In reality, Yiannopoulos is just a man with opinions who goes around giving speeches. He does not commit acts of violence. So far as we know, he has never threatened anyone or raised his hand against anyone, let alone tried to rape or kill. Felarca and her crew are the ones who act like savages. And that’s what they did in Berkeley that day – they destroyed property, threw stuff at cops, and, in fact, ultimately forced the cancellation of Yiannopoulos’s speech.

Jesse Arreguín, mayor of Berkeley and BAMN member

But Felarca still kept her job.

For anyone who knows Berkeley, the refusal of local officials to fire this dangerous Communist firebrand was not really all that surprising. As it turned out, indeed, the mayor of Berkeley himself, Jesse Arreguín, is a member of BAMN and a friend of Felarca’s.

Shortly after her big day in Berkeley, Felarca appeared on Tucker Carlson’s Fox News program. On the show, she charged Yiannopoulos, a gay man (who, as it happens, is now married to a black man), with telling “racist, misogynistic, and homophobic lies,” with organizing “a movement of genocide,” and with stirring up a “lynch mob mentality.”

Felarca herself routinely commits actual violence, but here she was raising the spectre of lynching and genocide in her attacks on a man whose only weapon is his voice. In an apparent call for the suspension of the First Amendment, she insisted that Yiannapoulos needed to be “shut down.”

More on Thursday.

Berkeley’s mayor is a radical anarchist, too

Yvette Felarca

This week we’ve been examining the ugly antics of By Any Means Necessary (BAMN), a California-based “anti-fascist” group whose members carry out violent protests at which they behave like a bunch of fascists. We’ve been focusing especially on BAMN leader Yvette Felarca, a Berkeley middle-school teacher, and on the group’s successful attempt on February 1 last to close down a scheduled lecture by conservative writer Milo Yiannopoulos. According to the San Francisco Chronicle, BAMN caused about $100,000 in damages on the UC Berkeley campus and about four or five times that much damage in downtown Berkeley.

Milo Yiannopoulos

One of the questions that were widely raised after BAMN’s Berkeley hijinks was why the police stood down during the whole thing. Videos taken in the midst of the violence showed Berkeley police officers standing nearby but staying completely out of it, allowing thugs to take over the city streets in which they are pledged to keep the peace. There was a total of one arrest. Police officers asked by reporters about their failure to intervene replied by suggesting that the matter be taken up with the mayor and chief of police. Obviously they had been ordered not to interfere with BAMN.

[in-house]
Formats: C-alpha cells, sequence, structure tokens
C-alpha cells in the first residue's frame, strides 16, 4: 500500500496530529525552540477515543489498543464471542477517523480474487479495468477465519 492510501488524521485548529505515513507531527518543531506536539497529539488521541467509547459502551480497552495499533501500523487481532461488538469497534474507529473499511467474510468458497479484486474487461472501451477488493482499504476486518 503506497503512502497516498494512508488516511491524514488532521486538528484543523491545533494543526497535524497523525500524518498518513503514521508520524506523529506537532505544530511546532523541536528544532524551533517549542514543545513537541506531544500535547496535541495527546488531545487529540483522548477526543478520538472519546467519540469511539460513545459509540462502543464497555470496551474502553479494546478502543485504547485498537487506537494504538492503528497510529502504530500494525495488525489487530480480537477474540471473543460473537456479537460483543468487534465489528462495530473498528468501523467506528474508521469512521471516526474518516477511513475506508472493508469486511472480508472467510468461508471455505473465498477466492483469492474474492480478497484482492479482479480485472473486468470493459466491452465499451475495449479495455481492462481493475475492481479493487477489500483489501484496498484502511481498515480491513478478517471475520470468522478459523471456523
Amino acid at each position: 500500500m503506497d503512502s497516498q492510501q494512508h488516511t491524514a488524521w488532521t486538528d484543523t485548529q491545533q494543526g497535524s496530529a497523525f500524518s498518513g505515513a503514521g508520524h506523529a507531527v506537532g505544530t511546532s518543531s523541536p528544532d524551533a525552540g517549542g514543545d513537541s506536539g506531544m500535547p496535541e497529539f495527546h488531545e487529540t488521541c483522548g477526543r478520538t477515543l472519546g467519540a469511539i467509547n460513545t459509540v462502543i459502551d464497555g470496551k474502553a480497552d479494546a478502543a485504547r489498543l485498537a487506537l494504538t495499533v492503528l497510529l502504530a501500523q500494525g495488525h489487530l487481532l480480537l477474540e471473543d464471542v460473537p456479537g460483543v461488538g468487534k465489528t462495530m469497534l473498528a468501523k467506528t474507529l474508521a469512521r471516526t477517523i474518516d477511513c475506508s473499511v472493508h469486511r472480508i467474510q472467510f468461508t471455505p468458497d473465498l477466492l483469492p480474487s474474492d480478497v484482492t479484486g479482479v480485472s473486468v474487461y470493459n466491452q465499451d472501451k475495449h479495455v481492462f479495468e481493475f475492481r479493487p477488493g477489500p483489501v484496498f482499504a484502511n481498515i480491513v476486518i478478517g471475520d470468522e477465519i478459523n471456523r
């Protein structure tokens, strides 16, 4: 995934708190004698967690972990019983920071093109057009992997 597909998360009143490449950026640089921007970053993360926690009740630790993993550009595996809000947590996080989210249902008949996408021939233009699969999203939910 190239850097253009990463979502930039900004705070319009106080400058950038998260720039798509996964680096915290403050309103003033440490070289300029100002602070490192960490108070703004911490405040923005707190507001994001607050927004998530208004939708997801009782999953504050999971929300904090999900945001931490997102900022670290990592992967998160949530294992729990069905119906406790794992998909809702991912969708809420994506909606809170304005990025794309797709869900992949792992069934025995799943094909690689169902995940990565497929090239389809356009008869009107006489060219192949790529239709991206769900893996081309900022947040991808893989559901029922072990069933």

Arreguin being sworn in as a City Council member

Attention turned, then, to Berkeley mayor Jesse Arreguin, whose public response to the incident was to call Yiannopoulos – falsely – a “white nationalist” and to say that he was not welcome in Berkeley. Some very interesting answers have since emerged. On April 21, the Heat Street website reported that Arreguin is a member of BAMN’s Facebook page. Yes, that’s right: the mayor of Berkeley belongs to the violent anarchist group – a group identified by the FBI and State Department as a terrorist organization – that did hundreds of thousands of damage in his own city. He and Felarca are also Facebook friends. An activist interviewed by Heat Street described BAMN as being “like a cult.”

Arreguin and Che

As it happens, Arreguin’s entire career has been in local Berkeley politics. After attending UC Berkeley, he served on many local government boards, including the Rent Stabilization Board, from 2004 to 2008. For the next eight years, he was a member of the City Council. He has only been mayor since December 1, 2016. Arreguin’s own Facebook page, by the way, features a picture of him with his cat. The cat is named Che.

Yiannopoulos with Ann Coulter

Yiannopoulous isn’t the only speaker to have been targeted lately by the punks at Berkeley. Conservative author Ann Coulter, who has written a dozen or so New York Times bestsellers, was invited by the College Republicans and Young America’s Foundation (YAF) to give a speech on campus. It was originally scheduled for today; campus officials, using the excuse of security concerns, canceled the event, but after an international outcry offered to let her give a talk on May 2, during a week known at Berkeley as Dead Week because everybody’s busy studying for final exams. Coulter insisted she would come today as planned; meanwhile the College Republicans threatened to sue the college if it didn’t come up with a suitable venue. Yesterday, however, Coulter announced that she would not be coming to Berkeley after all, because the College Republicans and YAF, also citing security concerns, had changed its mind about hosting her. “Everyone who should believe in free speech fought against it or ran away,” Coulter lamented.